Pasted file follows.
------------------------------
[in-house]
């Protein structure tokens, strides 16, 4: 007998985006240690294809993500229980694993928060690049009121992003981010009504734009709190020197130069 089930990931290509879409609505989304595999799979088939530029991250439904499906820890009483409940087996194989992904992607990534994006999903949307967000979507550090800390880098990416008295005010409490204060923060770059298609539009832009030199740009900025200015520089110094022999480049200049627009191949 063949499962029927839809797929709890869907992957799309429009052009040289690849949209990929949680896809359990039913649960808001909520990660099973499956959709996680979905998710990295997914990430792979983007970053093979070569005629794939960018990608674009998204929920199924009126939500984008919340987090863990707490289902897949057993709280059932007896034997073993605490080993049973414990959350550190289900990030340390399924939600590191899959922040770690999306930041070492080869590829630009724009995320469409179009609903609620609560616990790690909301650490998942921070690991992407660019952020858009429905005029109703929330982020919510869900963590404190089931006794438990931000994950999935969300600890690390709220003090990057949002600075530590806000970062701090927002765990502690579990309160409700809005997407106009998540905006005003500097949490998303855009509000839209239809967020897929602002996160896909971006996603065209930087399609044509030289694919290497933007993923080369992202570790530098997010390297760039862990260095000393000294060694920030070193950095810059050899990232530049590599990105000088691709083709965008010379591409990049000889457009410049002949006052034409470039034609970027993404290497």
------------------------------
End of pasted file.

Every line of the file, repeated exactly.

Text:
[in-house]
């Protein structure tokens, strides 16, 4: 007998985006240690294809993500229980694993928060690049009121992003981010009504734009709190020197130069 089930990931290509879409609505989304595999799979088939530029991250439904499906820890009483409940087996194989992904992607990534994006999903949307967000979507550090800390880098990416008295005010409490204060923060770059298609539009832009030199740009900025200015520089110094022999480049200049627009191949 063949499962029927839809797929709890869907992957799309429009052009040289690849949209990929949680896809359990039913649960808001909520990660099973499956959709996680979905998710990295997914990430792979983007970053093979070569005629794939960018990608674009998204929920199924009126939500984008919340987090863990707490289902897949057993709280059932007896034997073993605490080993049973414990959350550190289900990030340390399924939600590191899959922040770690999306930041070492080869590829630009724009995320469409179009609903609620609560616990790690909301650490998942921070690991992407660019952020858009429905005029109703929330982020919510869900963590404190089931006794438990931000994950999935969300600890690390709220003090990057949002600075530590806000970062701090927002765990502690579990309160409700809005997407106009998540905006005003500097949490998303855009509000839209239809967020897929602002996160896909971006996603065209930087399609044509030289694919290497933007993923080369992202570790530098997010390297760039862990260095000393000294060694920030070193950095810059050899990232530049590599990105000088691709083709965008010379591409990049000889457009410049002949006052034409470039034609970027993404290497």